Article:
July 11, 1983, President sends to Congress the Financial Institutions Deregulation Act. “Deregulation bill is sent to Congress: proposal would expand bank, thrift activities." American Banker (July 11, 1983)
January 17, 1984, Treasury Secretary feels that competitors to the banking industry are "…chipping away at [the system]. If that continues and banks aren't given the identical opportunities to other financial services companies, the banking system's base will simply erode and could collapse.” Ringer, Richard. "Regan says Bush panel to finish report this week. (Donald T. Regan; George Bush)." American Banker (Jan 17, 1984)
In February 1985, acting general counsel Margery Waxman “recommends that Treasury Secretary James Baker add provisions empowering banks to underwrite mutual funds, and to allow bank holding companies to own securities brokerage houses, items missing from last year's  Senate bill.” Naylor, Bartlett. "Will Baker, former bank attorney, fight hard for new banking laws?." American Banker (June 3, 1985)
November 5, 1985, “George Gould, nominated to be Treasury undersecretary for domestic finance, seeks additional powers for banks to underwrite commercial paper and mutual funds.” Naylor, Bartlett. "Treasury to limit new bank powers quest, nominee says." American Banker (Nov 8, 1985)
“Banking lawyer Peter Wallison, former general counsel at the Treasury Dept, is promoting the same ideas for bank reform he touted in the early days of the Reagan administration. Wallison believes that restrictions on capital should be relaxed and banks allowed to diversify into markets more lucrative than loans. He says Congress is too focused on capital and has weakened good deregulation legislation promoted by the Bush Administration.”Cummins, Claudia. "Former Reagan official still fighting for banks." American Banker (August 14, 1992)
“Federal Reserve Board Chairman Alan Greenspan testified recently in favor of repealing the provisions of the Glass-Steagall Act that prohibit affiliations between investment banking firms and member banks.” Isaac, William M. "Fed plan for securities powers isn't prudence but turf war. " American Banker. (March 9, 1995)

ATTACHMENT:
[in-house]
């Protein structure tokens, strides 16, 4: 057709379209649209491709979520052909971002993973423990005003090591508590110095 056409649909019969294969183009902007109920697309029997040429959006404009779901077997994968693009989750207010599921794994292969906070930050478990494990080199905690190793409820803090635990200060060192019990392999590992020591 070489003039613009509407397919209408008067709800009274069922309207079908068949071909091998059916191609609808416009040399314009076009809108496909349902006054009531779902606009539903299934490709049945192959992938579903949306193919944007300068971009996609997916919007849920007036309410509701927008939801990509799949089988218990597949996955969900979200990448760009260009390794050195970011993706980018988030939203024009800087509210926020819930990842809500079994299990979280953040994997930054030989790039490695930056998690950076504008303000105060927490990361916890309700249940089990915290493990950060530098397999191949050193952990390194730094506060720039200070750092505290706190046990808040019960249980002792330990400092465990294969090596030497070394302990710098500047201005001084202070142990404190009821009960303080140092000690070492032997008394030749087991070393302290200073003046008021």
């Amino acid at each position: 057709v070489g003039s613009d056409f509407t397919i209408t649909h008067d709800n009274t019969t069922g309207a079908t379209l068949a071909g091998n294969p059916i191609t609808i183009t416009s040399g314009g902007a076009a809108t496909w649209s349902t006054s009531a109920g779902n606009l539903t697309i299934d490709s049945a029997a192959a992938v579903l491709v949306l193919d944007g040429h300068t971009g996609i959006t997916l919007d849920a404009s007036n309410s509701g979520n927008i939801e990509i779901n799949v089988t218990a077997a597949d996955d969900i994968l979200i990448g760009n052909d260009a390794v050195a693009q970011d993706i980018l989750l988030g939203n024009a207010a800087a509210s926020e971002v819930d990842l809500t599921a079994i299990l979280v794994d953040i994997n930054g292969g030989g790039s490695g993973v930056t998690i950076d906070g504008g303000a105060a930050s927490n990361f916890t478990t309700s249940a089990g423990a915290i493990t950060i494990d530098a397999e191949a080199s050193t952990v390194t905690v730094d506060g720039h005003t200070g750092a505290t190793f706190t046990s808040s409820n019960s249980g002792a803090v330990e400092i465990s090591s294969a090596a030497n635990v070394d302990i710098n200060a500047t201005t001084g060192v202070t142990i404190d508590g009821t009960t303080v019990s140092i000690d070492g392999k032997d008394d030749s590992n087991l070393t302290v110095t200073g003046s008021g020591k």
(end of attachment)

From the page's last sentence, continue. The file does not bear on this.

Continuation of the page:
The proposal to repeal the Glass-Steagall Act was submitted to the Federal Deposit Insurance Corporation. The FDIC said that it was in favor of repealing the provision that prohibited banks from affiliating with investment banks. Isaac, William M. "Fed plan for securities powers isn't prudence but turf war. " American Banker. (March 9, 1995)
May 15, 1997, Swiss Bank Corp. announces that it will buy investment bank Dillon, Read and Co. Ring, Niamh. "Swiss bank to acquire Dillon Read; fate of municipal division is unclear." The Bond Buyer (May 16, 1997)
June 9, 1997, BankAmerica acquires investment bank Robertson Stephens. Treaster, Joseph B. "BankAmerica to Buy Robertson, Stephens Investment Company." The New York Times (June 9, 1997)
July 7, 1997, NationsBank acquired investment bank Montgomery Securities. Haber, Carol. "Montgomery goes to NationsBank in rich and risky deal, some say." Electronic News (1991) 43.n2175 (July 7, 1997)
November 15, 1999, President repeals Glass-Steagall Act by signing the Gramm-Leach-Bliley Act of 1999. Iowa Republican Jim Leach “hailed the successful bipartisan effort after decades of failure.” Anason, Dean. "Clinton Enacts Glass-Steagall Repeal." American Banker 164.219 (Nov 15, 1999)
Source - http://seekingalpha.com/article/128645-an-autopsy-of-the-glass-steagall-act